While the Atla docked in Wurzburg all day, those of us joining in the optional excursion to Rothenburg weren’t in town very long. Fortunately it was long enough for a visit to the Residenz, where the bishop-prince of the mid-1700s dwelt in baroque opulence.
Okay, I’ll admit it. A baroque “palace” for a church official. In Germany. With lots of gold leaf. After a full day of touring already. It didn’t sound like a great way to end the afternoon. But, when our guide, Gunther, offered to let some stay on the bus and return to the Atla without the tour, I didn’t speak up. No one on our bus did.
‘Sure glad I didn’t.
We trekked across the broad cobblestone plaza leading to the residence. You can’t really call it a “home” because it’s simply too much to imagine anyone living in this place, let alone having leftovers or having to remember to take out the trash. But I guess bishops didn’t have to worry about that. This one in Wurzburg had more than 500 servants to take care of those details. He just had to look official and deal with all the bowing and scraping being done to curry his favor.
And maybe he took some time to look up at the ceilings in his home. I know I sure would have spent at least two-thirds of my daily hours lying back on a bench and staring upwards. This place has a fresco in the Imperial Hall and another over the palatial stairwell; each is magnificent and each was designed and painted by Giovanni Battista Tiepolo.
I’ve never been one for old fancy buildings, just because they’re old and fancy. Yet walking into the Wurzburg Residenz and falling under the spell of these two frescos (frescoes?) wasn’t a choice I had; it just happened. My favorite is the one over the stairwell; it is the world’s largest ceiling fresco (677 square meters). It depicts four continents of the world; the colors are rich and realistic and the details are numerous. The most amazing thing about this painting, though, is what effect it has on the viewer: Tiepolo’s skills with perspective and draftsmanship resulted in a trompe l’oeil effect that “fools the eye” more than any other piece I’ve seen. Swaths of deep red cloth appear to drape off the painting toward the ground, a spotted dog looks so real I expected him to wag his tail, legs of a painted figure seem to physically extend off the image’s edge. In short, two dimensions become three effortlessly. I was amazed.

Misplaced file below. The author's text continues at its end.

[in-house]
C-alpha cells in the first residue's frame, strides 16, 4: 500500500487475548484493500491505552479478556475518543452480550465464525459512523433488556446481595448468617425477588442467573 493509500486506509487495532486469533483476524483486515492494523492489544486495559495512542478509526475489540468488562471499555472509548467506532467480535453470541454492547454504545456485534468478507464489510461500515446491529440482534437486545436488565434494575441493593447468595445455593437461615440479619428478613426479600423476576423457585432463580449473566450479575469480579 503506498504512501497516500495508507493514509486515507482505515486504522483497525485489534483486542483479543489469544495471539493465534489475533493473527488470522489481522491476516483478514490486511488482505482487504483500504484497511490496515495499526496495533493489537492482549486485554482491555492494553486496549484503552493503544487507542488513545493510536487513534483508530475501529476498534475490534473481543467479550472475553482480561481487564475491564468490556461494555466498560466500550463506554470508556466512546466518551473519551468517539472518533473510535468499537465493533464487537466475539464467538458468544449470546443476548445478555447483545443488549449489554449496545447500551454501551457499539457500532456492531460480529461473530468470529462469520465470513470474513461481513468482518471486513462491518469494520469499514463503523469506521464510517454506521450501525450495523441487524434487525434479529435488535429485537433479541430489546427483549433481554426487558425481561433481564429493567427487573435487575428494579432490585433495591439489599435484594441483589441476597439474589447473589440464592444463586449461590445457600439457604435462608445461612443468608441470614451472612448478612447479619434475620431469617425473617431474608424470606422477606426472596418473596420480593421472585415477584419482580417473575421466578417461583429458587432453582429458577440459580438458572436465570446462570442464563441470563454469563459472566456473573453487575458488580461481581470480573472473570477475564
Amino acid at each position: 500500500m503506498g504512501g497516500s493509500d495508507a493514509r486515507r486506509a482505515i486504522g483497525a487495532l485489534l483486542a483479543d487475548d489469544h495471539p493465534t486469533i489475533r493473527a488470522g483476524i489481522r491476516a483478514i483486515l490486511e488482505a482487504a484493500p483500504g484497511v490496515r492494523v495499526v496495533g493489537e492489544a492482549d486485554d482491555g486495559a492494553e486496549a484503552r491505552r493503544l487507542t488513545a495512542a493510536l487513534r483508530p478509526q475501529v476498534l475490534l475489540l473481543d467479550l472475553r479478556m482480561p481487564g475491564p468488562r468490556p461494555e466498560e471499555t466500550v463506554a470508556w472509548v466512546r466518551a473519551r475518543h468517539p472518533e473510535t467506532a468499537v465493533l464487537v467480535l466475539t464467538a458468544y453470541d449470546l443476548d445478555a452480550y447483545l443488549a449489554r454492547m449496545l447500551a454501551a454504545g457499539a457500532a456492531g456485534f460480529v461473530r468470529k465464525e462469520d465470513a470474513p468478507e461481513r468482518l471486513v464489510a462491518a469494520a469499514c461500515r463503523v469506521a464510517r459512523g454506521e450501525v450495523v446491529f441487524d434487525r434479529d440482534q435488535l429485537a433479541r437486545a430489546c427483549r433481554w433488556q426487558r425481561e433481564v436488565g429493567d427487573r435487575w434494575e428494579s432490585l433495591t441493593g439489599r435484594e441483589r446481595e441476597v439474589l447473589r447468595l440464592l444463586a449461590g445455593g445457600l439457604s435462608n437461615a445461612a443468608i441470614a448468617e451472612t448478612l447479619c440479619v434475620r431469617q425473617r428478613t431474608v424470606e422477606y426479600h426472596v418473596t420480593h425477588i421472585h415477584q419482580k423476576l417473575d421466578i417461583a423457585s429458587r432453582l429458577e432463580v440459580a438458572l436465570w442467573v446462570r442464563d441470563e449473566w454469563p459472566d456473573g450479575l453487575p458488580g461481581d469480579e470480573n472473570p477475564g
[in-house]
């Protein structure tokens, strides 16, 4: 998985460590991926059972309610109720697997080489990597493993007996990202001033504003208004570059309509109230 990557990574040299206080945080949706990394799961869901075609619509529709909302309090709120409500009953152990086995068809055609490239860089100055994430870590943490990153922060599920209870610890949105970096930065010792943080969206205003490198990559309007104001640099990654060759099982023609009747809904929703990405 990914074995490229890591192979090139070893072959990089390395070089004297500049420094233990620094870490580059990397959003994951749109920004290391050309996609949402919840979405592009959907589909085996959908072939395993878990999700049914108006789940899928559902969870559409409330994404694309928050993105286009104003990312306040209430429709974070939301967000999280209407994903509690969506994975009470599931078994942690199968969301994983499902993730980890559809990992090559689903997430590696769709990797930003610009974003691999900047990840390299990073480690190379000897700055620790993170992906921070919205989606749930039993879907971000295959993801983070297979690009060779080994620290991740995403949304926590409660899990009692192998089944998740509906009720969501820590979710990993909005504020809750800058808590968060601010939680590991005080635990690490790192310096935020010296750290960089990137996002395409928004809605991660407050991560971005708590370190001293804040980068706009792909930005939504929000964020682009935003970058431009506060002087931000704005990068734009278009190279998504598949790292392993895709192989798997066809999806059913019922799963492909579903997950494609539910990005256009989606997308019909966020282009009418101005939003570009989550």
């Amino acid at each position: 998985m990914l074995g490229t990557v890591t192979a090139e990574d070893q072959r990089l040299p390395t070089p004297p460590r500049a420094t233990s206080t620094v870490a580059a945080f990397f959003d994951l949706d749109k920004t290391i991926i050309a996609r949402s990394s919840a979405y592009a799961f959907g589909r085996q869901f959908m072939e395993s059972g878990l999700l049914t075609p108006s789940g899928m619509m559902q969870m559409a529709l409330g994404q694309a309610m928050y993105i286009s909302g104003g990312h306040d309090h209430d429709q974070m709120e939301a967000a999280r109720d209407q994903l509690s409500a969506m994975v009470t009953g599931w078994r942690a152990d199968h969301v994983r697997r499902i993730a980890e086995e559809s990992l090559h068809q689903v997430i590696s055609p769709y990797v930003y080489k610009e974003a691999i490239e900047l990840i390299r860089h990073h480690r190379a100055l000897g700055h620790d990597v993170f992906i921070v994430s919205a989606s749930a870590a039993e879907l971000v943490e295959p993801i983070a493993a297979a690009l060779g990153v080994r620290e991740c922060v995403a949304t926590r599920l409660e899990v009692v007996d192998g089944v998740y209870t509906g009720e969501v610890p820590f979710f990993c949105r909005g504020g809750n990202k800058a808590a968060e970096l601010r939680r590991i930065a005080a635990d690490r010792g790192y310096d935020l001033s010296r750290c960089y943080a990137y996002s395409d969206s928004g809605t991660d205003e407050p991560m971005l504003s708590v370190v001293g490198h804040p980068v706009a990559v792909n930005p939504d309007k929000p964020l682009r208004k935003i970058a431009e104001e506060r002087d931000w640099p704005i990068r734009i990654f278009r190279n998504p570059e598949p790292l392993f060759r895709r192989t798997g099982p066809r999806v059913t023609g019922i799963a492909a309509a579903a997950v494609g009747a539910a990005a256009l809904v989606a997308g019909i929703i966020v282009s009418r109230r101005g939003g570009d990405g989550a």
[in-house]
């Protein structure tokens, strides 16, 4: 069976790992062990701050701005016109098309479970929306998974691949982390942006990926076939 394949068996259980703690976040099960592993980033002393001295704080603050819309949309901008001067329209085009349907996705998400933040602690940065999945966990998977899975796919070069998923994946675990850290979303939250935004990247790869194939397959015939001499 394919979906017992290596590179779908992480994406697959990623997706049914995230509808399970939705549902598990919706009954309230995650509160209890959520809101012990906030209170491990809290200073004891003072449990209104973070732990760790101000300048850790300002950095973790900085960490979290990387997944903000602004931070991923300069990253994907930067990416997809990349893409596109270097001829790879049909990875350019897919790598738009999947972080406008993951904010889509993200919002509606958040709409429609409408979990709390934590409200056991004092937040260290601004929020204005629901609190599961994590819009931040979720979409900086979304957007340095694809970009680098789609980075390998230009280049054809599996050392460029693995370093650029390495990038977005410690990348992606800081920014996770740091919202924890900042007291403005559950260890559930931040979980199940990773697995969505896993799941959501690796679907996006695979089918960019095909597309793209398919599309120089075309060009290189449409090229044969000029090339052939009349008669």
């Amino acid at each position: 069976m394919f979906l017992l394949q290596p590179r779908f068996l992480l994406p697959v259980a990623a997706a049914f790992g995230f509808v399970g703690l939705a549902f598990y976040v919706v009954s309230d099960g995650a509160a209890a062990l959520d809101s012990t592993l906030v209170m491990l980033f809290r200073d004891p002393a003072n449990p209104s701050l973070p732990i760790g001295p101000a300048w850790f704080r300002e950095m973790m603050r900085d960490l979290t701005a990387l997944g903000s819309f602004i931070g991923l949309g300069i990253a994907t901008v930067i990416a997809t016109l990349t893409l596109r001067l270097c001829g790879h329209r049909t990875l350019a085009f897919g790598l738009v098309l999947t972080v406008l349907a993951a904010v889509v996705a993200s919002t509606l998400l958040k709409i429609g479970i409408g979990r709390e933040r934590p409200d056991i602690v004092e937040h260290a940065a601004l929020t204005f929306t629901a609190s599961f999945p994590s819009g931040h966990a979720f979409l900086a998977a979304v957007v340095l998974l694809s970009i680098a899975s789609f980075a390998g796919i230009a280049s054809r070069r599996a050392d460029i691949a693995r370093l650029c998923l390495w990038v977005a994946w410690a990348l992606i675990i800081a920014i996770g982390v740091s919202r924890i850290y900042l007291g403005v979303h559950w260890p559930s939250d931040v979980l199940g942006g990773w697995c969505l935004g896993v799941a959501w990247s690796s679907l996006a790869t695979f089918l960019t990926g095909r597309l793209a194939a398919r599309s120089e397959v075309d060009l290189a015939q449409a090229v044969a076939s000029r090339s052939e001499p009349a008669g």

Other rooms, including a gold and mirrors number that almost hurts the eyes, followed these first two rooms, but none had the impact on me that Tiepolo’s work had. At dinner back on the Atla that night, passengers were still talking about the effect the paintings created and the feelings it left them with.
My advice: Even if you’re not an “old building” kind of tourist, take this tour. And take time, too, to just sit and look heavenward. You’ll be astounded. And glad you didn’t skip it.